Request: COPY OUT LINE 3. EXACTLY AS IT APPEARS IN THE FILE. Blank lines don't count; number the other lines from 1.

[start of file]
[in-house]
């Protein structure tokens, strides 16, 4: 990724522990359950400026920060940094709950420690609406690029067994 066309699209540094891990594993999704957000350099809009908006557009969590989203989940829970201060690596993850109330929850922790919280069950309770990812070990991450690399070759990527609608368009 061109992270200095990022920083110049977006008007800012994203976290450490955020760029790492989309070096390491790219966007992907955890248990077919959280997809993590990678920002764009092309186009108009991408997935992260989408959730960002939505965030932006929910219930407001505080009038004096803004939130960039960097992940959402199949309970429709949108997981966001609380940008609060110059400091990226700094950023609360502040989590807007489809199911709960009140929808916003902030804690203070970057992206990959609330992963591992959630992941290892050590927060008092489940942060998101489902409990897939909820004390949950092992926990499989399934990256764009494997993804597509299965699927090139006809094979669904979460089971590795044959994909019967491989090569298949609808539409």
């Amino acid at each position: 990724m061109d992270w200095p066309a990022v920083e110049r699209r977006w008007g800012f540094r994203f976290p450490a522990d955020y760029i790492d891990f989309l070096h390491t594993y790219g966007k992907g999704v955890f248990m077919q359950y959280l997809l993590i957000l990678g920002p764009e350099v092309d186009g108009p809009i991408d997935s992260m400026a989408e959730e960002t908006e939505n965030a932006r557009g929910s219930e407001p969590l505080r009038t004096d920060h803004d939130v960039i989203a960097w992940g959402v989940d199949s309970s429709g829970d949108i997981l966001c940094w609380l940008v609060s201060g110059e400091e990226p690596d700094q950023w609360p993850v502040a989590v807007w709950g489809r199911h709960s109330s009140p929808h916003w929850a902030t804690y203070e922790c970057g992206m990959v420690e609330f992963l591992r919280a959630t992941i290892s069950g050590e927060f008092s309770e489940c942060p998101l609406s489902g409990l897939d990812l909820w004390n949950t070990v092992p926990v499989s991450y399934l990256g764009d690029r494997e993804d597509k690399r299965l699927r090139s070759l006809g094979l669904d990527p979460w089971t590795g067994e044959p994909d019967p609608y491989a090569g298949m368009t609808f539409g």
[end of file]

């Amino acid at each position: 990724m061109d992270w200095p066309a990022v920083e110049r699209r977006w008007g800012f540094r994203f976290p450490a522990d955020y760029i790492d891990f989309l070096h390491t594993y790219g966007k992907g999704v955890f248990m077919q359950y959280l997809l993590i957000l990678g920002p764009e350099v092309d186009g108009p809009i991408d997935s992260m400026a989408e959730e960002t908006e939505n965030a932006r557009g929910s219930e407001p969590l505080r009038t004096d920060h803004d939130v960039i989203a960097w992940g959402v989940d199949s309970s429709g829970d949108i997981l966001c940094w609380l940008v609060s201060g110059e400091e990226p690596d700094q950023w609360p993850v502040a989590v807007w709950g489809r199911h709960s109330s009140p929808h916003w929850a902030t804690y203070e922790c970057g992206m990959v420690e609330f992963l591992r919280a959630t992941i290892s069950g050590e927060f008092s309770e489940c942060p998101l609406s489902g409990l897939d990812l909820w004390n949950t070990v092992p926990v499989s991450y399934l990256g764009d690029r494997e993804d597509k690399r299965l699927r090139s070759l006809g094979l669904d990527p979460w089971t590795g067994e044959p994909d019967p609608y491989a090569g298949m368009t609808f539409g």